Next, think about what is important to your workforce and the culture you want your employees to talk about when describing your company.

Comparably, is a platform to provide anonymous and comprehensive data on compensation, and insights into work culture. They give employees the knowledge they need to take control of their experience at work, to build awareness about workplace transparency, and to make work better.  Some of the categories they focus on are:

Diversity and Inclusion

Diversity and inclusion are important for every organization.  Diverse companies are more innovative. having employees from diverse backgrounds brings different ideas to the table, preventing “groupthink” and promoting innovation. A diverse workforce ensures that some employees will be analytical, while others will have more creative propensities. Diverse approaches to the same problem generate new insights and enhance efficiency. 80 percent of people in a recent Universum https://universumglobal.com/about/ survey (including 85 percent of women) felt it was important that an employer “engages in creating a diverse and inclusive workplace.

Professional Development

Employees today have an expectation of their careers providing not only a paycheck but an opportunity for growth and development as well.  A goal to shoot for “Training is always available, and you have the opportunity to work on projects outside your day to day role and grow your skill set. This is especially highlighted with career progression”.  Companies should shoot for at least 20% of their positions being filled from within as employee promotions. A lofty goal would be 50%.

Work-Life Balance

Flexible schedules, telecommuting and PTO can all contribute to a healthy work life balance.  However, employees need to see that the management team is modeling these behaviors before they are likely comfortable taking advantage of them themselves. Some other ideas include sponsoring events where employees family members are encouraged to join in, offering part time or job share positions.

Perks and Benefits

No conversation on culture would be complete without discussing perks and benefits.  Some of the usual benefits are on the list like company provided health insurance with affordable employee contributions and PTO ( but not unlimited).  Studies routinely show that employees do not like unlimited PTO because very few actually feel like they can use it. Wellness initiatives are another popular perk in 2019.  Most of these platforms provide gamification opportunities for bringing teams and workforces together in fun competition.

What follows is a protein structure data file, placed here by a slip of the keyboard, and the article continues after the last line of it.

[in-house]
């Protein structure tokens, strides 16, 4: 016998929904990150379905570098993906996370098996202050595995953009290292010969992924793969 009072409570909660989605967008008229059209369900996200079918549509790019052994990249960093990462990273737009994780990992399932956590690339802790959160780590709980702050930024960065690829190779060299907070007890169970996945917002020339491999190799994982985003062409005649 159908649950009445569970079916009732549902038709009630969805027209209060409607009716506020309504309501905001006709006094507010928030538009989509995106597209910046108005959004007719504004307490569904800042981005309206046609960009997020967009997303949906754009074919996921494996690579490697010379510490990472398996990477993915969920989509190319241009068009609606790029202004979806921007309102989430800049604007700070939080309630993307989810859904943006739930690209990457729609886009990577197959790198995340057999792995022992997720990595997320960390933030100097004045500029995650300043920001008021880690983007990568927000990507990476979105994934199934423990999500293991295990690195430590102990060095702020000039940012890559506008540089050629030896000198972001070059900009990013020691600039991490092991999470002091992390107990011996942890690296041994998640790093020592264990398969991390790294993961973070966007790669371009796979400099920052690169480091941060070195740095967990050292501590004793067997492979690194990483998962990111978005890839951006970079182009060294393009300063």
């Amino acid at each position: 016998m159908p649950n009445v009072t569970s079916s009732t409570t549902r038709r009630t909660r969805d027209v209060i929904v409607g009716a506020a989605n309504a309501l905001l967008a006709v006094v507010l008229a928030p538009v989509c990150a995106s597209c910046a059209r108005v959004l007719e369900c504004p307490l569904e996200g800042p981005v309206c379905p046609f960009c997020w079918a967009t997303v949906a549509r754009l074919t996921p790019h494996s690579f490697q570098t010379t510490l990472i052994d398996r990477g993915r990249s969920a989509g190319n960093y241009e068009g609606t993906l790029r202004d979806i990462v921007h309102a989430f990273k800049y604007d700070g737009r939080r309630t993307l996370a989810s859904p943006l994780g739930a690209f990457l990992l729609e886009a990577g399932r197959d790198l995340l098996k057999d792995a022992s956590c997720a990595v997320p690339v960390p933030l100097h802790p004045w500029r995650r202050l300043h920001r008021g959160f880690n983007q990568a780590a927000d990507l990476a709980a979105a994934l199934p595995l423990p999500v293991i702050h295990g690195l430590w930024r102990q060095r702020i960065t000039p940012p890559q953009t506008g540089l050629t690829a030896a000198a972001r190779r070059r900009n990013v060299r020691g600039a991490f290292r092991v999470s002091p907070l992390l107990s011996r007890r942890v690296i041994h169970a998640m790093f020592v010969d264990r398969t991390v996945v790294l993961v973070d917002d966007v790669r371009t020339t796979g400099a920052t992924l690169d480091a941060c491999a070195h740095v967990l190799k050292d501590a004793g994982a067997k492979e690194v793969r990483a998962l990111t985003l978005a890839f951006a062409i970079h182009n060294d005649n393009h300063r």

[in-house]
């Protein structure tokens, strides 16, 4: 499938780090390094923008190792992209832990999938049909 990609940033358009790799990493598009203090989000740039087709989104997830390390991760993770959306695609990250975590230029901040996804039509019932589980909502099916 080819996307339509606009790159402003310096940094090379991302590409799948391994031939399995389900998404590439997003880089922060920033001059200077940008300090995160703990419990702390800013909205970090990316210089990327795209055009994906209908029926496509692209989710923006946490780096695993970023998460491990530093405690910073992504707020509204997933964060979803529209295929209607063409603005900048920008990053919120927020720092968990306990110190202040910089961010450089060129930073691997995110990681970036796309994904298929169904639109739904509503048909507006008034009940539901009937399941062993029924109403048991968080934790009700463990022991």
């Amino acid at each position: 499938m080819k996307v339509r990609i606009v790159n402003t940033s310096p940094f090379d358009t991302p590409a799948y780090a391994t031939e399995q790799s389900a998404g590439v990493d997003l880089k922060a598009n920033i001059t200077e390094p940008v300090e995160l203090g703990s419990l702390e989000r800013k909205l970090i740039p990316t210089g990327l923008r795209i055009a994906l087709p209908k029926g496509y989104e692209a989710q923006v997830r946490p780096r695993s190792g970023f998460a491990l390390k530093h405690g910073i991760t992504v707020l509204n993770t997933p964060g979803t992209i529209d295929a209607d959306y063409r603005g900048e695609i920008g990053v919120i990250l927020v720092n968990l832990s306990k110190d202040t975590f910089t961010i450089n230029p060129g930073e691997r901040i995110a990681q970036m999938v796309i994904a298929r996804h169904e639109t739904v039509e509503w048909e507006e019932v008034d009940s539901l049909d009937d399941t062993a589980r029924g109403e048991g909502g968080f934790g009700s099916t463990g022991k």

The most important aspect of consciously creating a culture is that you create one that is unique to your company and the employees you serve.  

Defensiveness

sherrie-suski-defensivenessDefensiveness is defined as the quality of being anxious to avoid criticism and/or the behavior intended to defend or protect.  Some have even defined it as reacting with a war mentality to a non-war issue. While none of us relishes criticism, it is a necessary part of growth.  To be able to see ourselves as others see us is a gift that allows us to leave old habits behind and adopt new, healthier ways of having relationships with others.  

An Open Heart

Changing defensive behavior stars with being able to listen with an open heart to what is being said.  Assume the person has your best interests in mind and is sharing something that you need to hear. Try and clear you mind so that you are truly listening and not rehearsing your next defensive statement in your mind while they are speaking.

Express Your Feelings

Being able to openly express your feelings is requisite to becoming less defensive.  Letting people know in a calm manner when they have upset you is not being defensive.  Lashing out with an inflammatory statement is. 

Building Trust

Working through conflict builds trust in any relationship.  It assures both partners that they can trust each other; they can be honest and acknowledge that any relationship is a work in progress, not fixed or defined on just one person’s terms or one moment in time.

Toxic Comments

Bottom line: if we don’t learn how to deal with our grievances head on, inevitably we deal with them indirectly, most often in more toxic forms: by teasing or making snide comments, holding grudges, or by growing more indifferent over time. 

Of course, it’s difficult to give and receive healthy criticism if we’re clinging to a defensive attitude. If you feel yourself become defensive, try to see if you can simply acknowledge it, and work through the conflict as honestly and generously as possible.

Self- esteem